Sister Dr Mary Glowrey was a leading humanitarian who is currently on the path to become Australia’s second Saint. She was the first woman to be given papal dispensation to be both a nun and a medical doctor and had a remarkable impact on the health system of India.
A medical graduate from the University of Melbourne in 1910, Mary Glowrey spent time at the newly founded Clinical School at St Vincent’s Hospital and later at the Eye and Ear Hospital and even as a medical student, she was known to provide care to women and children in the then slums of Richmond in Melbourne.
Dr Nathan Grills from the Melbourne School of Population and Global Health and Academic Lead for the Sister Dr Mary Glowrey Fellowship said that Sister Dr Glowrey was compelled to act after reading about the appalling death rate amongst babies in India.
She joined a Catholic Order, the Congregation of the Society of Jesus, Mary and Joseph and served in Guntor, rural India, from 1920 until her death in 1957. “Her pioneering work in global health was inspiring and underlies her possible canonisation. In 1942, she established the Catholic Hospital Association of India– (CHAI) perhaps her most enduring and impacting legacy.”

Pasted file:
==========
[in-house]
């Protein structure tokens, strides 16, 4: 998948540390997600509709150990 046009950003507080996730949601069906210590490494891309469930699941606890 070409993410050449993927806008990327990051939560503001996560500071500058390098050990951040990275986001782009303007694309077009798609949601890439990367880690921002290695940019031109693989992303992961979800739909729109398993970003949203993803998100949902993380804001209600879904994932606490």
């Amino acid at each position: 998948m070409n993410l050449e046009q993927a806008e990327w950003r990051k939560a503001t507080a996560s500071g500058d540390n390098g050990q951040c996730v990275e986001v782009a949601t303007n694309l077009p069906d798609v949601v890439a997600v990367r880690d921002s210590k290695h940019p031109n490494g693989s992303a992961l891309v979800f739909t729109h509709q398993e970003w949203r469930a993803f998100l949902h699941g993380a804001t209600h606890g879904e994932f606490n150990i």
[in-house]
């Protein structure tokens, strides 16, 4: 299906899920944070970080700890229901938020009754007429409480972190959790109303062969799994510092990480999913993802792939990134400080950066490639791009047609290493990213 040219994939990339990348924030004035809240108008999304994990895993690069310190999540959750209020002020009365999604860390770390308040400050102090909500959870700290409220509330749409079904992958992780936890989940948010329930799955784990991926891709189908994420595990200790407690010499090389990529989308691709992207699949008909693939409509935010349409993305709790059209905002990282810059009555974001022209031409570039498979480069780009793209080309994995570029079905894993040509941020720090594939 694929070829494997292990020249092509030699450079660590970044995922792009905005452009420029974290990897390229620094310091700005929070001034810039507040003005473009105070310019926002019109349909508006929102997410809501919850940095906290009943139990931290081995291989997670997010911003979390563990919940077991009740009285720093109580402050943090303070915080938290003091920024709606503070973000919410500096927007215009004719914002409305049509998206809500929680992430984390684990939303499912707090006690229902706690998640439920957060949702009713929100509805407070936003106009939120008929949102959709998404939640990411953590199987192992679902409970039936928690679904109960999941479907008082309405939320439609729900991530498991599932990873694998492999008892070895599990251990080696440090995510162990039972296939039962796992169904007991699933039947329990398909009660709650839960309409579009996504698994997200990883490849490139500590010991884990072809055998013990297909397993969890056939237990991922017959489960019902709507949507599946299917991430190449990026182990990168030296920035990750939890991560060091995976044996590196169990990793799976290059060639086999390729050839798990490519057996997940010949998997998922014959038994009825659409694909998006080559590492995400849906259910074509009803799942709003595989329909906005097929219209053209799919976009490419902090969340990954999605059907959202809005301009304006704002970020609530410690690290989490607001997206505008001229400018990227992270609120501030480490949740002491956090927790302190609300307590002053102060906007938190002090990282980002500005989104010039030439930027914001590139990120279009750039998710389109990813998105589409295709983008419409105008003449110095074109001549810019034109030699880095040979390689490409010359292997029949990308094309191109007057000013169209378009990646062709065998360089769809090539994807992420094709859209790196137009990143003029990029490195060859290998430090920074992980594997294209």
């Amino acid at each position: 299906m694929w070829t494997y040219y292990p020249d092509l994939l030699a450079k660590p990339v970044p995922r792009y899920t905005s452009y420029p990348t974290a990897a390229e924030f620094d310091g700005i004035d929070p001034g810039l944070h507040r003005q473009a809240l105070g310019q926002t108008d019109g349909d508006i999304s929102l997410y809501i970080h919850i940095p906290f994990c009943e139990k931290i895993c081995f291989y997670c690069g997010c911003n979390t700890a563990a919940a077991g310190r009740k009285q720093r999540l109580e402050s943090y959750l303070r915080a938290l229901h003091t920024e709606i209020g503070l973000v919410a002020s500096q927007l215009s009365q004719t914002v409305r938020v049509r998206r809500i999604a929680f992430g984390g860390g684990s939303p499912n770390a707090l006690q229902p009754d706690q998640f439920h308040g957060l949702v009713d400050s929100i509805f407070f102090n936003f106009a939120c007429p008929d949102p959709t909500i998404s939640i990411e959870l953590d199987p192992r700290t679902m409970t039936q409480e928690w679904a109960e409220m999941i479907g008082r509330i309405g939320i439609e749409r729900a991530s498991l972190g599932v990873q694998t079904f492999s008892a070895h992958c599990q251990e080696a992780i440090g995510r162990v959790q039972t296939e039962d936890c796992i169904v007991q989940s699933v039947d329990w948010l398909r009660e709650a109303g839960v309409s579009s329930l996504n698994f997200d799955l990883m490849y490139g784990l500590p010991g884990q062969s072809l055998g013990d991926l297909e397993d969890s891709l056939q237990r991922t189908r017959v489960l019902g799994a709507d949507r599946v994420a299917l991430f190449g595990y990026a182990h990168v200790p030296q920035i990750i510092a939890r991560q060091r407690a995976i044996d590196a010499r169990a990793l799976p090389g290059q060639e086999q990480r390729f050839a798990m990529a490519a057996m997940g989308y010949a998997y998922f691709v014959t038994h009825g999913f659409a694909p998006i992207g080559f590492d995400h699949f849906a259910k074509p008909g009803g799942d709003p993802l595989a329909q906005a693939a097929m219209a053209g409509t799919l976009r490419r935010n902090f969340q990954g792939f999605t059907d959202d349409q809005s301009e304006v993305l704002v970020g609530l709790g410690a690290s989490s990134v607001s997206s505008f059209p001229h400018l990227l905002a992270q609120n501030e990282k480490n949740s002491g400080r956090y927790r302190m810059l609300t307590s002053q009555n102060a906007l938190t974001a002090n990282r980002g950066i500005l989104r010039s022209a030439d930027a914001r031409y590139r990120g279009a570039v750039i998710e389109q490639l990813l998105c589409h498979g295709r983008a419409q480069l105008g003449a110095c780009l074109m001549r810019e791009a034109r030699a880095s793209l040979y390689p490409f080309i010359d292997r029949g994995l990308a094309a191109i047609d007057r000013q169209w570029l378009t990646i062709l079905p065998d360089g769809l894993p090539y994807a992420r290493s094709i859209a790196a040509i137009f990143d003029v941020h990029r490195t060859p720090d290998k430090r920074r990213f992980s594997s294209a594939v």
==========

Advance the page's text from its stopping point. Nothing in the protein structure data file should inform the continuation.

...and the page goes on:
CHAI was created to promote the health of the marginalised across India. It has become the world’s largest health network with an impressive 3518 member institutions which include 2263 health centres, 417 secondary care hospitals, 183 tertiary care hospitals, 200 social service societies and 5 medical colleges and 120 nursing schools.“In keeping with the original concept, there are now more than 1000 sister doctors under CHAI,” Dr Grills said.
Recognising this enduring contribution, St Vincent’s Health Australia and the University of Melbourne (Faculty of Medicine, Dentistry and Health Sciences have established the Sister Mary Glowrey Visiting Scholars program to support health professionals from CHAI to gain training and skills from Melbourne. The current director of CHAI, Dr Father Mathew Abraham, recently visited Melbourne to inaugurate this scholars program.
The pathway to Sainthood can take many years. The preliminary phase of Mary’s cause for canonisation commenced in Bangalore, India, in December 2010 after extensive research was undertaken, both in Australia and India.
Sr Dr Mary Glowrey JMJ was declared a Servant of God in March 2013 by the Bishop of Guntur, the first of four official approvals necessary to commence the process. If declared a Saint, she will be Australia’s second official Saint after St Mary of the Cross MacKillop was canonised in 2011; both women from Melbourne.